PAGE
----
1st January 0435
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On his missionary tour through Connaught (having crossed the Shannon at Drum-boilan, near Battlebridge, in the parish of Ardcarne) in 434 or 435, St. Patrick came to the territory of Corcoghlan, in which was situated the place now called Elphin. The chief of that territory, a noble Druid named Ono, of the royal Connacian race of Hy-Briuin, gave land to St. Patrick to found a church and monastery.

From Moyglass (near Toberpatrick) Patrick went into the territory known as Corca Ochland, as it is called in the Tripartite (Life of Patrick). It was north of Sliabh Badgna, now Slieve Bawn, the most conspicuous object on the southern horizon; but it was on ‘this side,’ that is, to the south of Hy Ailella, for the men of Tirerrill then claimed as their own all the mountain land from Lough Gill, near Sligo, to the neighbourhood of Elphin. At the present time the district is comprised in the barony of Roscommon, and was always considered a part of Magh Ai. But the term ‘Corcagh Achlann’ was in later times more properly applied to the eastern part of the district from Strokestown to Elphin, which was the tribe-land of the O’Brennans and O’Hanlys.

Two brothers were biding in that place, that is, near Elphin, namely Id and Hono; Druids they were and owners of the fertile plain around them. Patrick, as usual, asked the site of a church. Then said Hono to Patrick:—“What wilt thou give me for the land” (that you want)? “Life eternal,” answered Patrick. Then said Hono, “You have gold; give me some of it.” Patrick thereupon replied, “I have given away all my gold; but God will give me more (to give you).” And God did give him more. For, thereafter, Patrick found a lump of gold where the swine were rooting, and he gave that mass of gold to Hono for his land. Tir-in-Brotha, that is, ‘the Field of the Lump,’ ‘is its name,’ says the Tripartite. But though Patrick gave the gold to Hono, he liked not his avarice in selling the field to God, wherefore he added, “Thou shalt not be a king, nor shall any of thy seed reign after thee.” Then fear conquered avarice, and Hono burst into tears, so that Patrick, touched with pity, added, “Although thou shalt not be king, nor thy seed—still he shall not be king, whom thou and thy posterity will not accept and ordain.” If they were not to be kings, they were yet to be, to some extent, king-makers. ‘And that has been fulfilled,’ adds the author, ‘for the race of Mac Erce (sons of Hono) are the mightiest and firmest in Connaught, but they never ruled as over-kings of the Province, nor, indeed, as kings at all.’ This Hono, or Ono, was son of Oengus, son of Erc Derg, son of Brian, the great father of the Connaught Kings.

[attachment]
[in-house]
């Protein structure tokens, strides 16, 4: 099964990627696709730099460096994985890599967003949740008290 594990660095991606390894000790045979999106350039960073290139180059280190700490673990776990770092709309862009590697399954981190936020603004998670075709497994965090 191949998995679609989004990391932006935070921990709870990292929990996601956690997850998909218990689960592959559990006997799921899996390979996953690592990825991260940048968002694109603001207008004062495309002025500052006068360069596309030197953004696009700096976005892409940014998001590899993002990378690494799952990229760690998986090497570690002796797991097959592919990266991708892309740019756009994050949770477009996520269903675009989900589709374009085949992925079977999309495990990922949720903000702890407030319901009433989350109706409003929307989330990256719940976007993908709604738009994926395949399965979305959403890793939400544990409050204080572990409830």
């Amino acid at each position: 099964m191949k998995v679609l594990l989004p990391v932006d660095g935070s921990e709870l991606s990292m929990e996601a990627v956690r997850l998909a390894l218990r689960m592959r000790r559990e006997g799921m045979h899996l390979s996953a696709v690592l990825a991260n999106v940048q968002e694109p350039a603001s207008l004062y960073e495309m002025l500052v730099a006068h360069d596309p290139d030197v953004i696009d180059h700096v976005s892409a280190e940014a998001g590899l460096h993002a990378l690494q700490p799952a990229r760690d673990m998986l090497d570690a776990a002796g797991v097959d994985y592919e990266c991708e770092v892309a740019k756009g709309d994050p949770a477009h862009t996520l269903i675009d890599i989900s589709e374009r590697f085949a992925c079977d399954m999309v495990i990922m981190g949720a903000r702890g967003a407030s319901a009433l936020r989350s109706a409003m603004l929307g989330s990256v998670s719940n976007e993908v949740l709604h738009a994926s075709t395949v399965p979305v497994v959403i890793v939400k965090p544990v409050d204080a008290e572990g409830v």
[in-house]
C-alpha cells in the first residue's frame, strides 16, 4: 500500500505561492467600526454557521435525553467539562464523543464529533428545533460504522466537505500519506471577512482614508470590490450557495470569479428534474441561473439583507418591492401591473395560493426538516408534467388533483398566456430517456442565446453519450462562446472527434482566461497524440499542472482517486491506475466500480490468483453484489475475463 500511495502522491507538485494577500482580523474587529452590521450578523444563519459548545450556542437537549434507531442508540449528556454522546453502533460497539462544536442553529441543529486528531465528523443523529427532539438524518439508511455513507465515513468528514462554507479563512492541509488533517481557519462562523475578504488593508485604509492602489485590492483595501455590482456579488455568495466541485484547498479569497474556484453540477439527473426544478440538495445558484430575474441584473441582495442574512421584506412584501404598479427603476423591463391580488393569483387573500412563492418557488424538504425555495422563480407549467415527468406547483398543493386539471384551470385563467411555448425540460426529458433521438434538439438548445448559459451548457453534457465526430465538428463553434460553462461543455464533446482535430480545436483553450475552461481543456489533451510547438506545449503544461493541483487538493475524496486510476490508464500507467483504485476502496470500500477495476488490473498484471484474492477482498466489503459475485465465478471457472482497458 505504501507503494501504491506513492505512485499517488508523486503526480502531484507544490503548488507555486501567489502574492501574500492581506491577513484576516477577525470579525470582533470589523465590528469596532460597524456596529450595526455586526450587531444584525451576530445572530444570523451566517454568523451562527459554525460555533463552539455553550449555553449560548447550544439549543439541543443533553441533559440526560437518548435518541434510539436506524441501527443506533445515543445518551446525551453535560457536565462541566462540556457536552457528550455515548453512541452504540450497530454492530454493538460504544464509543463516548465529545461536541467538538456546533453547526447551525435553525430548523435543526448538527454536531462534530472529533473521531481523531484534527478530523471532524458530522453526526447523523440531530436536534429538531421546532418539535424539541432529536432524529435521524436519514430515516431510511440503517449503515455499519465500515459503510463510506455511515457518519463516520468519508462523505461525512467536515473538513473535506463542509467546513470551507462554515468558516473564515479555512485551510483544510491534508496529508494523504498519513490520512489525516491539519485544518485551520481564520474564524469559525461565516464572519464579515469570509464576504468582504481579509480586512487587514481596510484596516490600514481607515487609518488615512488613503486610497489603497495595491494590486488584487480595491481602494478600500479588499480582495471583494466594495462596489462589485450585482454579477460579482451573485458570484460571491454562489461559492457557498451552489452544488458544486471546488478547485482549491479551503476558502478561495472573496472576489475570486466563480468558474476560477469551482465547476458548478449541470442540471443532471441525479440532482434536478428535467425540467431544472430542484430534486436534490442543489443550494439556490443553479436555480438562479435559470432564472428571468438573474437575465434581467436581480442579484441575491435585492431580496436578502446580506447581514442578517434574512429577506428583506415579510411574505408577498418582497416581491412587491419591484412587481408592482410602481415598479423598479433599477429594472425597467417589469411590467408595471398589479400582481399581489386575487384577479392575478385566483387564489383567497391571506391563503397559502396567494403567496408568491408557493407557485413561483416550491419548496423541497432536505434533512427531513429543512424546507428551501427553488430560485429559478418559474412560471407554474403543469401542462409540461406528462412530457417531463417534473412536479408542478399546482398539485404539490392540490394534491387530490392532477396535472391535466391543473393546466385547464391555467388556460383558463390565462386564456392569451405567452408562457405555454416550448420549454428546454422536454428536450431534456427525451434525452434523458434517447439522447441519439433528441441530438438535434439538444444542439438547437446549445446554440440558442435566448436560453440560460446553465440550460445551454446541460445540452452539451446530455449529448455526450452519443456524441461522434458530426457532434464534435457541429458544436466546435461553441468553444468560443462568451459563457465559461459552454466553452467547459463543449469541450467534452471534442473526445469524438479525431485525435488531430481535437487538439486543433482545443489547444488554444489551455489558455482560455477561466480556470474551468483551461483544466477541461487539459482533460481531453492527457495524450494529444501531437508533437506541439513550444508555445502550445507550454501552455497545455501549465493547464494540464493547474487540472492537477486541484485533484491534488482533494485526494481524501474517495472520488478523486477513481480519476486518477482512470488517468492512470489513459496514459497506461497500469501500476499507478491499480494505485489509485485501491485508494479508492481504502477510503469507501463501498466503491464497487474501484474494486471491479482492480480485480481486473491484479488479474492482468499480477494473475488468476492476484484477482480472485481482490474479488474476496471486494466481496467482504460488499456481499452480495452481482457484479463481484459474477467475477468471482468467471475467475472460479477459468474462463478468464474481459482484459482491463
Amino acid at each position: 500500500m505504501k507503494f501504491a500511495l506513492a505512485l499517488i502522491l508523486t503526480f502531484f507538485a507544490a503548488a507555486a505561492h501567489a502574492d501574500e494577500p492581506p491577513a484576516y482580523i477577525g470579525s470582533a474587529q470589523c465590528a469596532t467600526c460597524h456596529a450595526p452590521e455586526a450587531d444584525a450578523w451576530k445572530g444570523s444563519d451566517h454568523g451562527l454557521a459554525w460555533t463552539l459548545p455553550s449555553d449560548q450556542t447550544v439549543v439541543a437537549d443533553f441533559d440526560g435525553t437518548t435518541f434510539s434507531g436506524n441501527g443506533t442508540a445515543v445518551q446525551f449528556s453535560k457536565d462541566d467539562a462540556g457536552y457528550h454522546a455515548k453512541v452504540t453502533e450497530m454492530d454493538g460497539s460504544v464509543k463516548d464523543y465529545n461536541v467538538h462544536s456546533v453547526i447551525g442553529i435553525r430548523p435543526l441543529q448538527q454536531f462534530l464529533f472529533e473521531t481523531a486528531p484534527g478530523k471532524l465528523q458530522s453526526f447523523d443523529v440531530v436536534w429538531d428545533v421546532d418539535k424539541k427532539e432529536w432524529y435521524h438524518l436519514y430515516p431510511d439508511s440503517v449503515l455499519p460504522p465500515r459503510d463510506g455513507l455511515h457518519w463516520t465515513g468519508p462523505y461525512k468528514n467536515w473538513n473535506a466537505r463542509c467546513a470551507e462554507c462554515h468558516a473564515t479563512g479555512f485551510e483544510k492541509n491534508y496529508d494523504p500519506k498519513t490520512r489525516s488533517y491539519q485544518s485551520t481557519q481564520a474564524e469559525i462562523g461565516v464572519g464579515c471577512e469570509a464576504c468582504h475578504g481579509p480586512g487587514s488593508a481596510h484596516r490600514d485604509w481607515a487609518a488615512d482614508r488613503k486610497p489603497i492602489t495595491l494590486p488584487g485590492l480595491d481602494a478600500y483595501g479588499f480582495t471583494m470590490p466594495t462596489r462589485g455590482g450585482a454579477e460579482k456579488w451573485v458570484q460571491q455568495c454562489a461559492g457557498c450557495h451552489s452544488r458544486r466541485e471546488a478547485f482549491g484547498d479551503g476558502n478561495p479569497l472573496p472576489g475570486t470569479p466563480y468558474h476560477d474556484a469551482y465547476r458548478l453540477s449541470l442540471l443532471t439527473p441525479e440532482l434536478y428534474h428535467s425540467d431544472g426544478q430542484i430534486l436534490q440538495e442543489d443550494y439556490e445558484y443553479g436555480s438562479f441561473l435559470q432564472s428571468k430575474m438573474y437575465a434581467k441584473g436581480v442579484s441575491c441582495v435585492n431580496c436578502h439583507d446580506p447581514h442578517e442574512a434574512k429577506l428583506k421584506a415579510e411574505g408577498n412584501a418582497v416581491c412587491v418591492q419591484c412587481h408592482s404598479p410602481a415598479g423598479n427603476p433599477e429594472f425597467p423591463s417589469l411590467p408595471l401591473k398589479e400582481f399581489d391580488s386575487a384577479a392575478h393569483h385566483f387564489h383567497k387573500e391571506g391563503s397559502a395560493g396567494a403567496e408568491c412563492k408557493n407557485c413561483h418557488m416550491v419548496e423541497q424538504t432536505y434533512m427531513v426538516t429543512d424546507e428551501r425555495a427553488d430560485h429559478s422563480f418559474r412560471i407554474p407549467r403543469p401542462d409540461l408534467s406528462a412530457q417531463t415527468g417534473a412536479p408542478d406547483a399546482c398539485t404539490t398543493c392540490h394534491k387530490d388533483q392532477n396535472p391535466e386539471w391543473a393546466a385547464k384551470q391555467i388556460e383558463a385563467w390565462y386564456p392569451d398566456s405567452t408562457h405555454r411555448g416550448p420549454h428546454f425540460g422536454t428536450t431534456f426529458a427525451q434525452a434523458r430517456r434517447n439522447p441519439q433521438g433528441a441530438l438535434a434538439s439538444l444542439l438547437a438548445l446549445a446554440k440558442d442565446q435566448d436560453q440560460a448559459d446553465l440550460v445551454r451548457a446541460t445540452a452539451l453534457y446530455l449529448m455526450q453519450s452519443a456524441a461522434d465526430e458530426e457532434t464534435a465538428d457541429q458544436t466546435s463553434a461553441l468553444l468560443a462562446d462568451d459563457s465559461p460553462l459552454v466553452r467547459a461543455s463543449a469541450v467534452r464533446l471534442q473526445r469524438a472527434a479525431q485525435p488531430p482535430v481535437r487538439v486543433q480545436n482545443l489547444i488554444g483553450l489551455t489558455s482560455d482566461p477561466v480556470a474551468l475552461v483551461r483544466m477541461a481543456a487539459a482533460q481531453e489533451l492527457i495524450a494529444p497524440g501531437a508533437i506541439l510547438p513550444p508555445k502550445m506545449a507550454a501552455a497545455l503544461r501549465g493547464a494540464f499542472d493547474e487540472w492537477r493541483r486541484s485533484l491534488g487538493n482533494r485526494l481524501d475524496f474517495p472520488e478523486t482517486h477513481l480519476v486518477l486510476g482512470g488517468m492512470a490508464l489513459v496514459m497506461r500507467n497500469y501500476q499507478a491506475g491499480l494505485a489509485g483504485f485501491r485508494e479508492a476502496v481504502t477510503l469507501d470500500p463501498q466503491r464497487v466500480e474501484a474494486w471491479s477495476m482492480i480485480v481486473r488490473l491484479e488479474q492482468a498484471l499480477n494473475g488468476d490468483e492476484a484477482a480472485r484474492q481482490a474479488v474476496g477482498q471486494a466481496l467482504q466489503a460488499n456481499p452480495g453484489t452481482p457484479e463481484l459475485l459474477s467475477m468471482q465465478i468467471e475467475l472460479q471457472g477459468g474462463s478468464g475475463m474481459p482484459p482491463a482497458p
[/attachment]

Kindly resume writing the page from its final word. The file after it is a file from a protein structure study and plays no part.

When the promise was made, and he had got his gold, Hono the Druid gave to Patrick his own royal dwelling, on the crest of the beautiful ridge of Elphin, to be the site of the new church. It was then called Emlach Onand, from the name of its owner, ‘but to-day it is called Ail Find, from the White Stone which Patrick took up from the stream just in front of the church.’ It is not unlikely that this was deemed a ‘sacred stone,’ from which the fountain flowed, and that it was worshipped by the Druids as the god of the waters. Wherefore, Patrick took it up out of the fountain, which he blessed at the same time. But the rock still remained on its margin before the church, and ever after gave its name to the church, the parish, and the diocese—that is Ail Finn—the Rock of the Clear Stream, from which the apostle had raised it. The ancient church of Elphin is gone, the rock is gone too, but the fountain flows for ever clear and strong before the door of the ‘new’ Protestant church, that now stands on the site of the edifice founded by St. Patrick.

Over this church of Elphin Patrick placed Bishop Assicus, and Bite, son of the brother of Assicus, and Cipia, mother of Bite, or Biteus, the Bishop. They were of the race of Hono the Druid, for Patrick had promised, and said, “Thy seed shall—not reign—but be blessed, and there shall be victory of laymen and clerics from thee for ever, and they shall have the inheritance of this place.”